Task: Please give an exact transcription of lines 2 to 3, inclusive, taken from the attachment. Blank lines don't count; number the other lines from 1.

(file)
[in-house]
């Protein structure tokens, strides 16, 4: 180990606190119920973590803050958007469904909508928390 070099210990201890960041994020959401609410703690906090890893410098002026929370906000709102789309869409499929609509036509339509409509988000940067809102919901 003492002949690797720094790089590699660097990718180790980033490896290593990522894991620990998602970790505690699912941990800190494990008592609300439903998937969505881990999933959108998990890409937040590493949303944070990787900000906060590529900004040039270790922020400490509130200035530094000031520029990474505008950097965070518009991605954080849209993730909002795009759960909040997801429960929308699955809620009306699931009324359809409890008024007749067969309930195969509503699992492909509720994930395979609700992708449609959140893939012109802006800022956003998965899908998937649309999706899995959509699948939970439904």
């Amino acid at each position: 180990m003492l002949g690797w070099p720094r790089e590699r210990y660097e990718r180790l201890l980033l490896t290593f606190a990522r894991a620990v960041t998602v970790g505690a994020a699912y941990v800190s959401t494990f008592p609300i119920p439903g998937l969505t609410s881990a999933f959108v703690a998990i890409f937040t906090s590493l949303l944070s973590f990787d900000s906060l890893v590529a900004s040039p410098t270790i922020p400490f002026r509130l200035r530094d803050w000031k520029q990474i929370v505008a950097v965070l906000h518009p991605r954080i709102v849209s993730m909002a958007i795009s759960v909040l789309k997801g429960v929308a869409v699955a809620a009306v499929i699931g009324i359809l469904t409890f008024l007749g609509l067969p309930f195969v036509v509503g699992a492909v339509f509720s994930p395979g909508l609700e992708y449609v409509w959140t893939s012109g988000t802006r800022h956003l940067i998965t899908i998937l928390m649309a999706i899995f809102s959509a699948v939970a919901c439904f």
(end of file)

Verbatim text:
């Protein structure tokens, strides 16, 4: 180990606190119920973590803050958007469904909508928390 070099210990201890960041994020959401609410703690906090890893410098002026929370906000709102789309869409499929609509036509339509409509988000940067809102919901 003492002949690797720094790089590699660097990718180790980033490896290593990522894991620990998602970790505690699912941990800190494990008592609300439903998937969505881990999933959108998990890409937040590493949303944070990787900000906060590529900004040039270790922020400490509130200035530094000031520029990474505008950097965070518009991605954080849209993730909002795009759960909040997801429960929308699955809620009306699931009324359809409890008024007749067969309930195969509503699992492909509720994930395979609700992708449609959140893939012109802006800022956003998965899908998937649309999706899995959509699948939970439904």
């Amino acid at each position: 180990m003492l002949g690797w070099p720094r790089e590699r210990y660097e990718r180790l201890l980033l490896t290593f606190a990522r894991a620990v960041t998602v970790g505690a994020a699912y941990v800190s959401t494990f008592p609300i119920p439903g998937l969505t609410s881990a999933f959108v703690a998990i890409f937040t906090s590493l949303l944070s973590f990787d900000s906060l890893v590529a900004s040039p410098t270790i922020p400490f002026r509130l200035r530094d803050w000031k520029q990474i929370v505008a950097v965070l906000h518009p991605r954080i709102v849209s993730m909002a958007i795009s759960v909040l789309k997801g429960v929308a869409v699955a809620a009306v499929i699931g009324i359809l469904t409890f008024l007749g609509l067969p309930f195969v036509v509503g699992a492909v339509f509720s994930p395979g909508l609700e992708y449609v409509w959140t893939s012109g988000t802006r800022h956003l940067i998965t899908i998937l928390m649309a999706i899995f809102s959509a699948v939970a919901c439904f």